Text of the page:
The name "stereochromy" was first used in about 1825 by Johann Nepomuk von Fuchs and Schlotthaurer. In the original technique, pigments were applied to plaster or stone and sealed with water glass to preserve and enhance the colors. The method was then improved in the 1880s by Adolf Wilhelm Keim and renamed mineral painting or Keim's process.
Keim's process was reported in 1884 at the Royal Society of Arts in London, by chemist and craftsman Adolf Wilhelm Keim of Munich, as an improvement on the earlier stereochromy technique of Schlotthaner and von Fuchs.
- First, the surface to be painted is prepared by removing any damp bricks, overly burnt bricks, or decayed wood, and replacing these, and also removing any existing traces of stucco.
- The surface is then coated with a mixture of quartz sand, infusorial earth (calcined fossil meal), and powdered marble, mixed four parts to one with quicklime slaked with distilled water. The purpose of this layer is to ensure adhesion of the subsequent layers to the surface. Next, a layer of lime-sand mortar is applied to even the surface, with care taken to avoid cracking. This layer is allowed to dry for up to a year.
- Once dry, a painting ground composed of white quartz sand, marble sand, marble meal, and infusorial earth is combined eight parts to one with slaked lime, and applied to the surface at a thickness of one eighth to one quarter inch. This layer dries for several days, at which point a crust of carbonate has formed on the surface. This crust is removed with a mixture of one part hydrofluosilicic acid to three parts distilled water, which is brushed on and allowed to dry for 24 hours, after which the surface is rinsed with distilled water.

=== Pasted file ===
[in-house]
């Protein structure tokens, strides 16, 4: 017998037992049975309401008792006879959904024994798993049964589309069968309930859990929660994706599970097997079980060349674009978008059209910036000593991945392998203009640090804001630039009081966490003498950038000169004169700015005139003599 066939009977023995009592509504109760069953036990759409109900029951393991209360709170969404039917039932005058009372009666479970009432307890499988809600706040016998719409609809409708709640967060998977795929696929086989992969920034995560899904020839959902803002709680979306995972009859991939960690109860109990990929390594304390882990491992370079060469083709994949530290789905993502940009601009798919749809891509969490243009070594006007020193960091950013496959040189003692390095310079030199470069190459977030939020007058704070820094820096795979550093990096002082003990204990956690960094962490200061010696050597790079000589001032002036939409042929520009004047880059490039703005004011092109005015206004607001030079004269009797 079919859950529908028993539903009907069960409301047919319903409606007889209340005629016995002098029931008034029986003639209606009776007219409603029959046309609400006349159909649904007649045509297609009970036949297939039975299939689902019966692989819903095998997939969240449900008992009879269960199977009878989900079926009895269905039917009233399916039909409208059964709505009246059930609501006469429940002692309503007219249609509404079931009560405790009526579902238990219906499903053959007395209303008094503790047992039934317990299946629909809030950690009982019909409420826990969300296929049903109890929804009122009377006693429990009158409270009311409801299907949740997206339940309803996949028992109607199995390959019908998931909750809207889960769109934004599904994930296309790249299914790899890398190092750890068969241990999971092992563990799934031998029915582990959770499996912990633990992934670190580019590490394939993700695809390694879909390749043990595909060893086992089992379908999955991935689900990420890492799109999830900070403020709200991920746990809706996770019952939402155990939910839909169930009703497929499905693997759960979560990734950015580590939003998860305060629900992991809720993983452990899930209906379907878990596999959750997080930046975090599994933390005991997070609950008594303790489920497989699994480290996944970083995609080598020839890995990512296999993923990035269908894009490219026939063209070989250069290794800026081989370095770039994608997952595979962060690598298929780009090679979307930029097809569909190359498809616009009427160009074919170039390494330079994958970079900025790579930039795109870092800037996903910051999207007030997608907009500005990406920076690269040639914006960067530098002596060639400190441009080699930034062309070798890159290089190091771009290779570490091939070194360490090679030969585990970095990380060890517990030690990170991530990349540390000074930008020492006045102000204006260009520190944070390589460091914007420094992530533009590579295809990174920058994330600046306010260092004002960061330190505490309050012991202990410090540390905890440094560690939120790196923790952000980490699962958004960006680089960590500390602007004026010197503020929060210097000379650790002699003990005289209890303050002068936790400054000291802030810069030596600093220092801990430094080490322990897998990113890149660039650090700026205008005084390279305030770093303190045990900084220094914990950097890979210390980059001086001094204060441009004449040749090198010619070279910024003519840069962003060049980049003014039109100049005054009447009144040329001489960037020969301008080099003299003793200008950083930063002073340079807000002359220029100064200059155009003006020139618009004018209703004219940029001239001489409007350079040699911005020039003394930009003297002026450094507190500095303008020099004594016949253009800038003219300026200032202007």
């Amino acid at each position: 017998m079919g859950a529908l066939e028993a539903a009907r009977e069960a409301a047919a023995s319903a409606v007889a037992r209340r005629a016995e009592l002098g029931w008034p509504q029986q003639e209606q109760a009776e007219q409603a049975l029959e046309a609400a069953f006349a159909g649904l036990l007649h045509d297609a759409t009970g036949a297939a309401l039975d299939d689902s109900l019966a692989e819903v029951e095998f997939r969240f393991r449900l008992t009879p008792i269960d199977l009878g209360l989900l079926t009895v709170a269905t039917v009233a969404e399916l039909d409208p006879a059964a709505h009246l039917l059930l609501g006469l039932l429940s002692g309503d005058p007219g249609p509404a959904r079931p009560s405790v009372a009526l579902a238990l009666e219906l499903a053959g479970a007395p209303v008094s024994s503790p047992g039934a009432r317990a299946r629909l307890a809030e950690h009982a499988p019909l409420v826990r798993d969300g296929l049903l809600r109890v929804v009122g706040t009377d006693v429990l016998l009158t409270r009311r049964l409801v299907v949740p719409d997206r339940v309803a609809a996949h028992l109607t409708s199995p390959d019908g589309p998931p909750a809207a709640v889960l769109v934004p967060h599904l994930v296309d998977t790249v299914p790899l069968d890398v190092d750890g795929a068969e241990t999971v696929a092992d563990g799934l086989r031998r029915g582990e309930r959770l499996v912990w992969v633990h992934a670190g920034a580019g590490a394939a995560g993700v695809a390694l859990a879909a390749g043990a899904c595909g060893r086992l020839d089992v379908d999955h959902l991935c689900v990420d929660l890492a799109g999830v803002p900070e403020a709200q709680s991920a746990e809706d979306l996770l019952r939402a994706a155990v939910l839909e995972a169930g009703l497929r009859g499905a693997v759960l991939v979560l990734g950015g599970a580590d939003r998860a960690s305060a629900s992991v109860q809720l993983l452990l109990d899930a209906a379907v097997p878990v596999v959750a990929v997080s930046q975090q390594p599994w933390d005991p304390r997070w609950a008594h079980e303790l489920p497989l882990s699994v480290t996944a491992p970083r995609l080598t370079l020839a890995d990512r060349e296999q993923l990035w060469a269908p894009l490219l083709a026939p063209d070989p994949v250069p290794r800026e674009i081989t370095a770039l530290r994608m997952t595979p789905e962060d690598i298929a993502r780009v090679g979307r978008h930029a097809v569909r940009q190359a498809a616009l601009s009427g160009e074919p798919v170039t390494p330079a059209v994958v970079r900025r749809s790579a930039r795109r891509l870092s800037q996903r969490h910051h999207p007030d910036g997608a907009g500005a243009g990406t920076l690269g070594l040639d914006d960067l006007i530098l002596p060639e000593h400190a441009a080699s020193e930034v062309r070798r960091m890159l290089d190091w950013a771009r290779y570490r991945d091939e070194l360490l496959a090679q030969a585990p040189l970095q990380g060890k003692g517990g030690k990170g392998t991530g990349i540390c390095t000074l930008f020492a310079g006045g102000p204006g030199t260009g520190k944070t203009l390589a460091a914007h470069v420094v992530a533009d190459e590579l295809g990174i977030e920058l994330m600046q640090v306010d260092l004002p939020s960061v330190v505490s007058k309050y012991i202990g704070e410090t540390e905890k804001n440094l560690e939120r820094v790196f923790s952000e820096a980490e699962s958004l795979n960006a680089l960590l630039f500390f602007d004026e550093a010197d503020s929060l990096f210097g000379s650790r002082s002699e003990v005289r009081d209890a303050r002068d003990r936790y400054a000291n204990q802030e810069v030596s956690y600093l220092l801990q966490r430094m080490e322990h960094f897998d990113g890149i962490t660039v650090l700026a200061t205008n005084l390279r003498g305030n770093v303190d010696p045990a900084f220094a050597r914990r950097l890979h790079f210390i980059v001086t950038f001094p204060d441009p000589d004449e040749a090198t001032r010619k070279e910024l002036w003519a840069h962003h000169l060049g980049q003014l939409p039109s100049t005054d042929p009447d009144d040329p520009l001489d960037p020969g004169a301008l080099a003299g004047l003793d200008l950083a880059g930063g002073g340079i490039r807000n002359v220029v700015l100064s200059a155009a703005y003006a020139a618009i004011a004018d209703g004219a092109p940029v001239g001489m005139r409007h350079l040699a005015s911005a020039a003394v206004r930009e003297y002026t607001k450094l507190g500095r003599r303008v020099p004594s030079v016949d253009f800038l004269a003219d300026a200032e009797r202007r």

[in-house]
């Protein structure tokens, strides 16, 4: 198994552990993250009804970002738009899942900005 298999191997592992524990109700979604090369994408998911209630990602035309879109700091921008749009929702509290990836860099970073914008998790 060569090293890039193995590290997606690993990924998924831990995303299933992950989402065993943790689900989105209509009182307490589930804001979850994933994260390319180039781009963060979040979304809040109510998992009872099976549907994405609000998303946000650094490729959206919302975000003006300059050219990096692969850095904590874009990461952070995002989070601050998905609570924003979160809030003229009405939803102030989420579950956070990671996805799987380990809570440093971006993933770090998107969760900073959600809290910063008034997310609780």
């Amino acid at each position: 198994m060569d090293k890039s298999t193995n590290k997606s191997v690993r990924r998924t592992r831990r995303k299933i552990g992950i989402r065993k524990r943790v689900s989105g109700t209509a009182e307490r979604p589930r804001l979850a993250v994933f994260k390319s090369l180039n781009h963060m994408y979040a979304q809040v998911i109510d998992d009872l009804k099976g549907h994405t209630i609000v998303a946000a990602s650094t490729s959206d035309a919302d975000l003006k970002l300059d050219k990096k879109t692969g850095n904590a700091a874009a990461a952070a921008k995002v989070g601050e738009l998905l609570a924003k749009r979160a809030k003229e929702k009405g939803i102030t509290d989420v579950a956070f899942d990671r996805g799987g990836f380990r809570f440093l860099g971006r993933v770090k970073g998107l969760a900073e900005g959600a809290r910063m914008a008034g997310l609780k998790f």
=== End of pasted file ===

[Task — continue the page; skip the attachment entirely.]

- A hardening fluid of one part potassium silicate to two parts water is then brushed on and allowed to dry for 24 hours, before a second layer is applied and allowed to dry again. This surface may be painted immediately, or may sit unpainted for several years.
- Pigments (selected from a set of thirty-eight) are treated with alkaline solutions of potash or ammonia to prevent color change caused by the alkaline fixative to come. Alternative pigments are best for those that cannot be used with an alkaline fixative.
- Finally, the completed painting is fixed with an application of "waterglass" (sodium silicate) treated with ammonium carbonate, applied in a fine spray in several layers, until no more is absorbed. The chemical interaction of the fixative with the underlying pigments and ground create a material analogous to marble, and highly resistant to chemical corrosion.
- Doerner, Max (1984). The Materials of the Artist and Their Use in Painting: With Notes on the Techniques of the Old Masters, Revised Edition (First ed.). Harcourt Brace Jovanovich. p. 311. ISBN 9780156577168.
- "Westward the Course of Empire Takes Its Way". Architect of the Capitol | United States Capitol. Retrieved 30 August 2018.
- "Stereochromy - definition, etymology and usage, examples and related words". www.finedictionary.com. Retrieved 30 August 2018.
- "Mineral painting - CAMEO". cameo.mfa.org. Retrieved 30 August 2018.
- Mayer, Ralph. A Dictionary of Art Terms and Techniques, Harper and Row Publishers, New York, 1969
- Rivington, J. A. (February 15, 1884). "A New Process for Producing Permanent Mural Paintings, Invented by Adolf Keim, of Munich". Journal of the Society of Arts. London: George Bell and Sons. 32 (1630): 245–257.
- Jackson, F. Hamilton (1904). Mural Painting: Handbooks for the designer and craftsman. C. Scribner's Sons. ISBN 1112229248.
- "A New Process of Mural Painting". The Builder. London: Henry Heathcote Statham. 46: 228. February 16, 1884.
- Spon, Edward; Spon, Francis N. (1886). Spons' Mechanics' Own Book: A Manual for Handicraftsmen and Amateurs (2nd ed.). London: E. & F.N. Spon. pp. 423–429.
- Osgood, J. R.; et al. (1884). American Architect and Architecture. 15. p. 125.